City officials removed a controversial loading zone in front of the Goustaro Eatery on Fourth Avenue this week, ending months of complaints from residents and motorists who claimed that the “No Standing” signs were confusing and took up valuable parking spaces on the car-clogged commercial strip.
The city installed the signs near 93rd Street last November at the request of Goustaro owner Ted Moustakas, who said he needed a drop-off spot for his delivery trucks.
But it didn’t take long for the complaints to roll in: motorists said the “No Standing” notices contradicted older signs posted directly below them that permitted hourly parking. The Department of Transportation tweaked the signs — clearing up the confusion — in January, but locals still lamented the loss of precious parking spots.
The city ultimately decided to move the zone across the street, yet neighborhood legislators are hoping that no loading zones are installed on Fourth Avenue.
“We’re continuing to work with the Department of Transportation to find a place for a loading zone that’s appropriate for this area,” said John Quaglione, a spokesman for state Sen. Marty Golden (R–Bay Ridge). “It’s a major thoroughfare in a business district. To have someone take spots away and have people being issued tickets for parking [at the loading zone] is not right.”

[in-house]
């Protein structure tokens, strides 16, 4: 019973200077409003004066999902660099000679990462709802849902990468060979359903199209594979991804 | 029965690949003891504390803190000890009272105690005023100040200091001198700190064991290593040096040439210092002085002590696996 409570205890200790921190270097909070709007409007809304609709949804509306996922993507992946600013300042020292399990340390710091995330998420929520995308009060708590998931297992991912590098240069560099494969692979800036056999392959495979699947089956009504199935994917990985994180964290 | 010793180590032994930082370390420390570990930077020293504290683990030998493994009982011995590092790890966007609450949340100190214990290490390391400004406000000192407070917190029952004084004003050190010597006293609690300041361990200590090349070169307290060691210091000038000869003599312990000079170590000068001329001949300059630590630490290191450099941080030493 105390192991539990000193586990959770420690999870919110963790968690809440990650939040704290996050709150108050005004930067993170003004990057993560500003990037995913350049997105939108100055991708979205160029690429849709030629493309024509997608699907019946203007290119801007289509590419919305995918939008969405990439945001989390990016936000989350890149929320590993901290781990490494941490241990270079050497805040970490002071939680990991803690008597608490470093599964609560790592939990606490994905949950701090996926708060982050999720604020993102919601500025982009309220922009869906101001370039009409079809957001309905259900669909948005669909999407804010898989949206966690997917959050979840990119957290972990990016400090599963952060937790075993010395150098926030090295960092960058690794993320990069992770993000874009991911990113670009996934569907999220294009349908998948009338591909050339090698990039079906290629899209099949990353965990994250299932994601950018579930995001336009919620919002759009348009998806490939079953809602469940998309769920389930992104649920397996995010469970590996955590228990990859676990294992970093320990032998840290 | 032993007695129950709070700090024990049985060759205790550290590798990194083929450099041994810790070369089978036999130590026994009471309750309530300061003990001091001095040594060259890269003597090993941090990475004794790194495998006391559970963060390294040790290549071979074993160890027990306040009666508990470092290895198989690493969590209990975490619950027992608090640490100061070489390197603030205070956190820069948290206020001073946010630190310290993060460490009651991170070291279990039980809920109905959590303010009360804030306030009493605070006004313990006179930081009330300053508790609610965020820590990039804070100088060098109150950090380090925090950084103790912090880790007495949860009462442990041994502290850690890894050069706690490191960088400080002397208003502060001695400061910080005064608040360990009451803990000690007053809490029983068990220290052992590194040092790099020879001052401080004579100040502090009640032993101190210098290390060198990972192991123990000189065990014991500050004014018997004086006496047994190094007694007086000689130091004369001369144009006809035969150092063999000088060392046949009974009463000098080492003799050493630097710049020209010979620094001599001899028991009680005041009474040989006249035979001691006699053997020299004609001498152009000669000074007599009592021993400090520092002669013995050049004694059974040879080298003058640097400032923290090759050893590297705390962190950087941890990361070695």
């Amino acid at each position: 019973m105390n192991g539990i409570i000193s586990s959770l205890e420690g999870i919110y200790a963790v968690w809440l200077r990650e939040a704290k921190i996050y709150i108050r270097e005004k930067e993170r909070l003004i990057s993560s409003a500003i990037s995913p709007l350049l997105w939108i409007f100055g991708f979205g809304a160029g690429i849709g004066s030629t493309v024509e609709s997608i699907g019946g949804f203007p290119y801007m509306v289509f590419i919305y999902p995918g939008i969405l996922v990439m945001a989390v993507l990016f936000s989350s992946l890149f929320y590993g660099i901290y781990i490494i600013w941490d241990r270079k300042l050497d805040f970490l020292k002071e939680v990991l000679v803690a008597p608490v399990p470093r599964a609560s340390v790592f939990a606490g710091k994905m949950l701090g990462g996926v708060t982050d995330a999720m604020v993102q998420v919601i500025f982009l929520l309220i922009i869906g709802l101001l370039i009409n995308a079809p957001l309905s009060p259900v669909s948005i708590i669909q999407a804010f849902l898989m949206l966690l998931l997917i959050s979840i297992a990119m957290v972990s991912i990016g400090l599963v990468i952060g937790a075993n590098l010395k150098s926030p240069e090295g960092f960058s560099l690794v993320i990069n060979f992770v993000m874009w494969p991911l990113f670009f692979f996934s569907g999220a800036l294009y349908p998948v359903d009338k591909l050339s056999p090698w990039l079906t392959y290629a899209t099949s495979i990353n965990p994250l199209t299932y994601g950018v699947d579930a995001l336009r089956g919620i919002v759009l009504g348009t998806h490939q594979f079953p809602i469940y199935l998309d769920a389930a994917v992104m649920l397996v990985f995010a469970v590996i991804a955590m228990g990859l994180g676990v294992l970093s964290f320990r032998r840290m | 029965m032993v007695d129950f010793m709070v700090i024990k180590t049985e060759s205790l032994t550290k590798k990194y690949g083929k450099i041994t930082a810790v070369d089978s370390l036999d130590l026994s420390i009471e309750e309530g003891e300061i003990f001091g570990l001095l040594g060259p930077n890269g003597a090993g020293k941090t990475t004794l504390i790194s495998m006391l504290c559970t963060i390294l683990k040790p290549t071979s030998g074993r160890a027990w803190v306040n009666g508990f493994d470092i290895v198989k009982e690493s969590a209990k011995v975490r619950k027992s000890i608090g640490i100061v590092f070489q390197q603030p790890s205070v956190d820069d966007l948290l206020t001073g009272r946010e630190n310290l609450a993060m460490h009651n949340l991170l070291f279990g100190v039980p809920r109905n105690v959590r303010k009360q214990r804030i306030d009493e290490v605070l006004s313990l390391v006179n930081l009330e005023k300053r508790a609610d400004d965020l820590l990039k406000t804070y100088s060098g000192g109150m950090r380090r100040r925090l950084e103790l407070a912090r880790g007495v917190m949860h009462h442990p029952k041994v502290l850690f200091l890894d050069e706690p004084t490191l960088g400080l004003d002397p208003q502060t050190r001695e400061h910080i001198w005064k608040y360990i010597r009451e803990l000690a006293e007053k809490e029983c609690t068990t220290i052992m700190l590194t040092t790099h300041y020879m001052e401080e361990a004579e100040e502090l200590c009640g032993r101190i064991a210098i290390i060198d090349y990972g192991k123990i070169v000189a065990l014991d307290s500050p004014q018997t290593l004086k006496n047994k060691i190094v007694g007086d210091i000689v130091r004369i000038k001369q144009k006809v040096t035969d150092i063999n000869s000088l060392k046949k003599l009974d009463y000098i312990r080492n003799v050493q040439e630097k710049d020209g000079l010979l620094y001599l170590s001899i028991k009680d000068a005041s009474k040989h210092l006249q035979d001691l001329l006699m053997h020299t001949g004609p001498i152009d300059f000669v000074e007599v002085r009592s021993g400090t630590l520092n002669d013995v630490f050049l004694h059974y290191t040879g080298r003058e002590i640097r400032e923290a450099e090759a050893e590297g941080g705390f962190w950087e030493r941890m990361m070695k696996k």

Stan Lubowicki, a longtime local critic of the signs who uses the Harbor Gym across the street from the loading zone, was overjoyed at learning that the signs would be removed.
“It’s very good news for people who come into the neighborhood and do business over there,” Lubowicki said.
Lubowicki said that since the signs are still up, cars were getting tickets in front of Goustaro as recently as a week ago, even though the loading zone had been moved.
But Moustakas was indifferent to the loss of his loading zone when reached.
“It’s no skin off my back,” he said. “There was always cars parked in it and my trucks were forced to double park anyway.